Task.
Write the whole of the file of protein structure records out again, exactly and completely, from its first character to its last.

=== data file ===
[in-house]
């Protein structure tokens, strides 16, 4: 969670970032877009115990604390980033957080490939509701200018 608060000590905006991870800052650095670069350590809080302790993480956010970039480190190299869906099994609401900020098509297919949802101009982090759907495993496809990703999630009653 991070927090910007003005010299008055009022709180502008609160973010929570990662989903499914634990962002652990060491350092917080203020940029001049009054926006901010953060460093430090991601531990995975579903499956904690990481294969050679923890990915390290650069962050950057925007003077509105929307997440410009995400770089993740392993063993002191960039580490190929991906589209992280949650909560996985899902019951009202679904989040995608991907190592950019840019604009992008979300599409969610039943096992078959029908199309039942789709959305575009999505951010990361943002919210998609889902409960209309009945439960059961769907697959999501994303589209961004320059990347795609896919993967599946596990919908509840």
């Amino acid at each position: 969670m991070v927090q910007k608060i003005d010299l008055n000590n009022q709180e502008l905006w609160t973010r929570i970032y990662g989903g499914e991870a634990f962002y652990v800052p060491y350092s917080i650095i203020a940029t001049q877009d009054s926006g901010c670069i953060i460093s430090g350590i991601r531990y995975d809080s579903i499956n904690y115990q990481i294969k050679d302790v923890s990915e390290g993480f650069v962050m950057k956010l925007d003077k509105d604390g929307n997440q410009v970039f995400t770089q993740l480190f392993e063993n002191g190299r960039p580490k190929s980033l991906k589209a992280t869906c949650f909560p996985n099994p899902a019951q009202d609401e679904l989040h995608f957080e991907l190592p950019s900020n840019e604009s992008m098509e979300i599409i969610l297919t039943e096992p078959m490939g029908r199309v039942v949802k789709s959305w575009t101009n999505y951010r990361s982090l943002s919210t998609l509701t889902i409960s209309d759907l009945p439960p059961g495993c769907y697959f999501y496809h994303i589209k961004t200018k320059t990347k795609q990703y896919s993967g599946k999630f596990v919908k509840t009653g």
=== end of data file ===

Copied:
[in-house]
């Protein structure tokens, strides 16, 4: 969670970032877009115990604390980033957080490939509701200018 608060000590905006991870800052650095670069350590809080302790993480956010970039480190190299869906099994609401900020098509297919949802101009982090759907495993496809990703999630009653 991070927090910007003005010299008055009022709180502008609160973010929570990662989903499914634990962002652990060491350092917080203020940029001049009054926006901010953060460093430090991601531990995975579903499956904690990481294969050679923890990915390290650069962050950057925007003077509105929307997440410009995400770089993740392993063993002191960039580490190929991906589209992280949650909560996985899902019951009202679904989040995608991907190592950019840019604009992008979300599409969610039943096992078959029908199309039942789709959305575009999505951010990361943002919210998609889902409960209309009945439960059961769907697959999501994303589209961004320059990347795609896919993967599946596990919908509840």
């Amino acid at each position: 969670m991070v927090q910007k608060i003005d010299l008055n000590n009022q709180e502008l905006w609160t973010r929570i970032y990662g989903g499914e991870a634990f962002y652990v800052p060491y350092s917080i650095i203020a940029t001049q877009d009054s926006g901010c670069i953060i460093s430090g350590i991601r531990y995975d809080s579903i499956n904690y115990q990481i294969k050679d302790v923890s990915e390290g993480f650069v962050m950057k956010l925007d003077k509105d604390g929307n997440q410009v970039f995400t770089q993740l480190f392993e063993n002191g190299r960039p580490k190929s980033l991906k589209a992280t869906c949650f909560p996985n099994p899902a019951q009202d609401e679904l989040h995608f957080e991907l190592p950019s900020n840019e604009s992008m098509e979300i599409i969610l297919t039943e096992p078959m490939g029908r199309v039942v949802k789709s959305w575009t101009n999505y951010r990361s982090l943002s919210t998609l509701t889902i409960s209309d759907l009945p439960p059961g495993c769907y697959f999501y496809h994303i589209k961004t200018k320059t990347k795609q990703y896919s993967g599946k999630f596990v919908k509840t009653g």